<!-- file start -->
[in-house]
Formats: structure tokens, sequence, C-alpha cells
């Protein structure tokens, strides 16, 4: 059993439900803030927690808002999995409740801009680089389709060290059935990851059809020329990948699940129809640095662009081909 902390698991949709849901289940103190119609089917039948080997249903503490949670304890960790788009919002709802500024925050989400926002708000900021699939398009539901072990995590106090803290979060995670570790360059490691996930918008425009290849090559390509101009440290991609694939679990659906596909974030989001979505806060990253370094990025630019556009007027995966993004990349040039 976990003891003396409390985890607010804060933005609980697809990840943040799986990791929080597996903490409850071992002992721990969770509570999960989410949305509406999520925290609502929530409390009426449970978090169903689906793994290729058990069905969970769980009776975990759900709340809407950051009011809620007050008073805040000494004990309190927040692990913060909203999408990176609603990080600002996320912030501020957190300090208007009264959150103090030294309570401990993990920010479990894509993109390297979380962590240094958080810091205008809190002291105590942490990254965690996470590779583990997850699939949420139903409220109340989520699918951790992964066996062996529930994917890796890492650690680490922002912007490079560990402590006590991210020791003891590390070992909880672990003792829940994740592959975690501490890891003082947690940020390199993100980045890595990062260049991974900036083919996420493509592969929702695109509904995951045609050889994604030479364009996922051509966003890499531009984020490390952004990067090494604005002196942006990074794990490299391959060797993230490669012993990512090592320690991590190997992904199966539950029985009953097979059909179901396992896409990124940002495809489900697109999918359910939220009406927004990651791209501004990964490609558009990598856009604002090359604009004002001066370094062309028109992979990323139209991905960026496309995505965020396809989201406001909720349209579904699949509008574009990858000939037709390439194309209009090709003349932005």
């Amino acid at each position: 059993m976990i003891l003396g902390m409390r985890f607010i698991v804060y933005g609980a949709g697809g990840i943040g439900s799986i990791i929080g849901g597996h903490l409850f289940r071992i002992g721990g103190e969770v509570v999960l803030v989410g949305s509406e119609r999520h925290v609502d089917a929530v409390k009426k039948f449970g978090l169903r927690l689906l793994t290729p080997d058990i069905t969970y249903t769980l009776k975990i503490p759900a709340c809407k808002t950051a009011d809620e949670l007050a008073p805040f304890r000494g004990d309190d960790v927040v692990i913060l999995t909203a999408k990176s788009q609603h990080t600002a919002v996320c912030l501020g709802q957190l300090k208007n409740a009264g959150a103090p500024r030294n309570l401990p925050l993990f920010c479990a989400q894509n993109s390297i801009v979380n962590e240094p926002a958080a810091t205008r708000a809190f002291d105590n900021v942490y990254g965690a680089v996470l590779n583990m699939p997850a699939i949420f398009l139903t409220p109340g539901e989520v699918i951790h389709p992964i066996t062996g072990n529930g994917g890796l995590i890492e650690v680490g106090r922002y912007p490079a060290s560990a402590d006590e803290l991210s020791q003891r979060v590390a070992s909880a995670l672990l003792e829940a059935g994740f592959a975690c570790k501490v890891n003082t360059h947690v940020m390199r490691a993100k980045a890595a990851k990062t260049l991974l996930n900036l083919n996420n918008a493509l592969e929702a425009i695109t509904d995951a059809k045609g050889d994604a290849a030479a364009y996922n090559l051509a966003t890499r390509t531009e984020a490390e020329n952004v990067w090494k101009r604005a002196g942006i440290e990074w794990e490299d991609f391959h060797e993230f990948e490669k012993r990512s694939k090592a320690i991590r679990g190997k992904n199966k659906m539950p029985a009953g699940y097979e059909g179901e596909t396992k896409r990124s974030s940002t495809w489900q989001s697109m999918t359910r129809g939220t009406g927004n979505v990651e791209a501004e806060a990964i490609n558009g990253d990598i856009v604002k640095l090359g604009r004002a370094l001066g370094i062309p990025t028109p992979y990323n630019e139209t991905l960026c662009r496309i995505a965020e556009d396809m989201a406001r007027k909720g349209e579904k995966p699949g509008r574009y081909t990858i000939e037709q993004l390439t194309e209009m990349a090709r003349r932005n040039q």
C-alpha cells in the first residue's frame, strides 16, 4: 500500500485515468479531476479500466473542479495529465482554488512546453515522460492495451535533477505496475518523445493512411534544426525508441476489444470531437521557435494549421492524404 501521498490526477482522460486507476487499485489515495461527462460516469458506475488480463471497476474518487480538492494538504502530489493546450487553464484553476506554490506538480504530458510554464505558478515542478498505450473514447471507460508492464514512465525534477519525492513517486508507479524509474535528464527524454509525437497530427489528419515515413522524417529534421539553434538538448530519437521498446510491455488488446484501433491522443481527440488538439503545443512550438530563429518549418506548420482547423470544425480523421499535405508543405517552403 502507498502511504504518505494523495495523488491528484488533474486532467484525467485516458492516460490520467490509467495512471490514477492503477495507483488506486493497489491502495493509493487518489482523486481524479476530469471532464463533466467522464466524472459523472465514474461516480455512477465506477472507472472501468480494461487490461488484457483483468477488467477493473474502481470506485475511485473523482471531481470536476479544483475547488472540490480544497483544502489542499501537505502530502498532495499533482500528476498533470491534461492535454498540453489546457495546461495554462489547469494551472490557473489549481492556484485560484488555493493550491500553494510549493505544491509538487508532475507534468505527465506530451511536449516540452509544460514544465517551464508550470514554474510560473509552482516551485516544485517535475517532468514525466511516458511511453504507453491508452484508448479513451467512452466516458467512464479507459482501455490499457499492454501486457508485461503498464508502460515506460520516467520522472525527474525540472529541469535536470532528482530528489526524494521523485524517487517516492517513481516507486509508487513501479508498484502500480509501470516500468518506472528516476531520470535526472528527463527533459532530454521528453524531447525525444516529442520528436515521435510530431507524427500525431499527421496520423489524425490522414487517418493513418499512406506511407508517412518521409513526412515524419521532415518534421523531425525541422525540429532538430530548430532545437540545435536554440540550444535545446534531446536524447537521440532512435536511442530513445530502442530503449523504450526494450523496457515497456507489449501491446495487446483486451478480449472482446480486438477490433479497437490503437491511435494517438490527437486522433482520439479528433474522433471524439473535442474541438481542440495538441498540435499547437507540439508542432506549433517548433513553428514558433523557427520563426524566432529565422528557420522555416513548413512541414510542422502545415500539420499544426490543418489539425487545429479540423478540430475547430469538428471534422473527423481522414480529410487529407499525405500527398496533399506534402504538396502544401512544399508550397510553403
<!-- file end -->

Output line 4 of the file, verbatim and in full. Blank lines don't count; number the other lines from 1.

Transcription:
């Amino acid at each position: 059993m976990i003891l003396g902390m409390r985890f607010i698991v804060y933005g609980a949709g697809g990840i943040g439900s799986i990791i929080g849901g597996h903490l409850f289940r071992i002992g721990g103190e969770v509570v999960l803030v989410g949305s509406e119609r999520h925290v609502d089917a929530v409390k009426k039948f449970g978090l169903r927690l689906l793994t290729p080997d058990i069905t969970y249903t769980l009776k975990i503490p759900a709340c809407k808002t950051a009011d809620e949670l007050a008073p805040f304890r000494g004990d309190d960790v927040v692990i913060l999995t909203a999408k990176s788009q609603h990080t600002a919002v996320c912030l501020g709802q957190l300090k208007n409740a009264g959150a103090p500024r030294n309570l401990p925050l993990f920010c479990a989400q894509n993109s390297i801009v979380n962590e240094p926002a958080a810091t205008r708000a809190f002291d105590n900021v942490y990254g965690a680089v996470l590779n583990m699939p997850a699939i949420f398009l139903t409220p109340g539901e989520v699918i951790h389709p992964i066996t062996g072990n529930g994917g890796l995590i890492e650690v680490g106090r922002y912007p490079a060290s560990a402590d006590e803290l991210s020791q003891r979060v590390a070992s909880a995670l672990l003792e829940a059935g994740f592959a975690c570790k501490v890891n003082t360059h947690v940020m390199r490691a993100k980045a890595a990851k990062t260049l991974l996930n900036l083919n996420n918008a493509l592969e929702a425009i695109t509904d995951a059809k045609g050889d994604a290849a030479a364009y996922n090559l051509a966003t890499r390509t531009e984020a490390e020329n952004v990067w090494k101009r604005a002196g942006i440290e990074w794990e490299d991609f391959h060797e993230f990948e490669k012993r990512s694939k090592a320690i991590r679990g190997k992904n199966k659906m539950p029985a009953g699940y097979e059909g179901e596909t396992k896409r990124s974030s940002t495809w489900q989001s697109m999918t359910r129809g939220t009406g927004n979505v990651e791209a501004e806060a990964i490609n558009g990253d990598i856009v604002k640095l090359g604009r004002a370094l001066g370094i062309p990025t028109p992979y990323n630019e139209t991905l960026c662009r496309i995505a965020e556009d396809m989201a406001r007027k909720g349209e579904k995966p699949g509008r574009y081909t990858i000939e037709q993004l390439t194309e209009m990349a090709r003349r932005n040039q």